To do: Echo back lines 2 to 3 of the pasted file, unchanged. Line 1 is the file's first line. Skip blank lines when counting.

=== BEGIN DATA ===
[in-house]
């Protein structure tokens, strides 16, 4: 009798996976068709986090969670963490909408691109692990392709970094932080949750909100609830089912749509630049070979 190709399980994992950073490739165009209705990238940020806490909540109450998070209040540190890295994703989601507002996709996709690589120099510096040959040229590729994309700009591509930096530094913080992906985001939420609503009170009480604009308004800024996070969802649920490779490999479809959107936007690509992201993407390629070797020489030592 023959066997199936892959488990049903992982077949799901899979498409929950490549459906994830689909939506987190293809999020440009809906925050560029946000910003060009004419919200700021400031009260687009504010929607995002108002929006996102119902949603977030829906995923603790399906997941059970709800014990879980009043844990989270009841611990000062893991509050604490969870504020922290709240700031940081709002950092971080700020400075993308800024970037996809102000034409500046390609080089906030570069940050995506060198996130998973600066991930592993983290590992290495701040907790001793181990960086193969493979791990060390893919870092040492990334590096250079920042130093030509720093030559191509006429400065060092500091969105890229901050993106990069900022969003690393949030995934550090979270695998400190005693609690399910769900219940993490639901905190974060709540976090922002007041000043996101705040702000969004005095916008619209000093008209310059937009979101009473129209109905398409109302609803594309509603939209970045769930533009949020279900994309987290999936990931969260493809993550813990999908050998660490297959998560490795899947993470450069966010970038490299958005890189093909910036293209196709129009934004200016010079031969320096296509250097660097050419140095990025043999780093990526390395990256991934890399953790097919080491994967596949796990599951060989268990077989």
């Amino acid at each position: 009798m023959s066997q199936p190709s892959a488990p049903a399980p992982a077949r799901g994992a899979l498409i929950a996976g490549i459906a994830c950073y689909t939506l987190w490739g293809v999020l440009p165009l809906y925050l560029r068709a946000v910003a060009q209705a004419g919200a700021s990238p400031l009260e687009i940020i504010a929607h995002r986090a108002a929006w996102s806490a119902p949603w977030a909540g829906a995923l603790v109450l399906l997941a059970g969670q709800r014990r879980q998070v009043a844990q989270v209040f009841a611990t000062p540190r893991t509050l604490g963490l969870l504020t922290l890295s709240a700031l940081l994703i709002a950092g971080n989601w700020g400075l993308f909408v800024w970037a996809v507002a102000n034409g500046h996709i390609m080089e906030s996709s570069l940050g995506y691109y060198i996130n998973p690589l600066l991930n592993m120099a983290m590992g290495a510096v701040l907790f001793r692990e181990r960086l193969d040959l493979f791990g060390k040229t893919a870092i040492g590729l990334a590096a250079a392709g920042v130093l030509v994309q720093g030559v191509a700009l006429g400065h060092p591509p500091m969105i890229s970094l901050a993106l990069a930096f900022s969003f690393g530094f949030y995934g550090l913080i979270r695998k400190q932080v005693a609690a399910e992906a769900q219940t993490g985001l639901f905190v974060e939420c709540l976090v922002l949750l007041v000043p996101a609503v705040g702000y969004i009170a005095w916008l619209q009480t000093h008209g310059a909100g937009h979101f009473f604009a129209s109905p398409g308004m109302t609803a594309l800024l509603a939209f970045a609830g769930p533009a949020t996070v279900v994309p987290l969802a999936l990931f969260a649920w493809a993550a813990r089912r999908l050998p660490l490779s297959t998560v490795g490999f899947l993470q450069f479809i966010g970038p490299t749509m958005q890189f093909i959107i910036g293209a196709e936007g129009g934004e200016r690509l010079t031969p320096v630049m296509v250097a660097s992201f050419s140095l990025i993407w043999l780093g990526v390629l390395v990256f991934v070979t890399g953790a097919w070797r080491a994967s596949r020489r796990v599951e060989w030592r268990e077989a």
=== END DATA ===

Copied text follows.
């Protein structure tokens, strides 16, 4: 009798996976068709986090969670963490909408691109692990392709970094932080949750909100609830089912749509630049070979 190709399980994992950073490739165009209705990238940020806490909540109450998070209040540190890295994703989601507002996709996709690589120099510096040959040229590729994309700009591509930096530094913080992906985001939420609503009170009480604009308004800024996070969802649920490779490999479809959107936007690509992201993407390629070797020489030592 023959066997199936892959488990049903992982077949799901899979498409929950490549459906994830689909939506987190293809999020440009809906925050560029946000910003060009004419919200700021400031009260687009504010929607995002108002929006996102119902949603977030829906995923603790399906997941059970709800014990879980009043844990989270009841611990000062893991509050604490969870504020922290709240700031940081709002950092971080700020400075993308800024970037996809102000034409500046390609080089906030570069940050995506060198996130998973600066991930592993983290590992290495701040907790001793181990960086193969493979791990060390893919870092040492990334590096250079920042130093030509720093030559191509006429400065060092500091969105890229901050993106990069900022969003690393949030995934550090979270695998400190005693609690399910769900219940993490639901905190974060709540976090922002007041000043996101705040702000969004005095916008619209000093008209310059937009979101009473129209109905398409109302609803594309509603939209970045769930533009949020279900994309987290999936990931969260493809993550813990999908050998660490297959998560490795899947993470450069966010970038490299958005890189093909910036293209196709129009934004200016010079031969320096296509250097660097050419140095990025043999780093990526390395990256991934890399953790097919080491994967596949796990599951060989268990077989």
């Amino acid at each position: 009798m023959s066997q199936p190709s892959a488990p049903a399980p992982a077949r799901g994992a899979l498409i929950a996976g490549i459906a994830c950073y689909t939506l987190w490739g293809v999020l440009p165009l809906y925050l560029r068709a946000v910003a060009q209705a004419g919200a700021s990238p400031l009260e687009i940020i504010a929607h995002r986090a108002a929006w996102s806490a119902p949603w977030a909540g829906a995923l603790v109450l399906l997941a059970g969670q709800r014990r879980q998070v009043a844990q989270v209040f009841a611990t000062p540190r893991t509050l604490g963490l969870l504020t922290l890295s709240a700031l940081l994703i709002a950092g971080n989601w700020g400075l993308f909408v800024w970037a996809v507002a102000n034409g500046h996709i390609m080089e906030s996709s570069l940050g995506y691109y060198i996130n998973p690589l600066l991930n592993m120099a983290m590992g290495a510096v701040l907790f001793r692990e181990r960086l193969d040959l493979f791990g060390k040229t893919a870092i040492g590729l990334a590096a250079a392709g920042v130093l030509v994309q720093g030559v191509a700009l006429g400065h060092p591509p500091m969105i890229s970094l901050a993106l990069a930096f900022s969003f690393g530094f949030y995934g550090l913080i979270r695998k400190q932080v005693a609690a399910e992906a769900q219940t993490g985001l639901f905190v974060e939420c709540l976090v922002l949750l007041v000043p996101a609503v705040g702000y969004i009170a005095w916008l619209q009480t000093h008209g310059a909100g937009h979101f009473f604009a129209s109905p398409g308004m109302t609803a594309l800024l509603a939209f970045a609830g769930p533009a949020t996070v279900v994309p987290l969802a999936l990931f969260a649920w493809a993550a813990r089912r999908l050998p660490l490779s297959t998560v490795g490999f899947l993470q450069f479809i966010g970038p490299t749509m958005q890189f093909i959107i910036g293209a196709e936007g129009g934004e200016r690509l010079t031969p320096v630049m296509v250097a660097s992201f050419s140095l990025i993407w043999l780093g990526v390629l390395v990256f991934v070979t890399g953790a097919w070797r080491a994967s596949r020489r796990v599951e060989w030592r268990e077989a």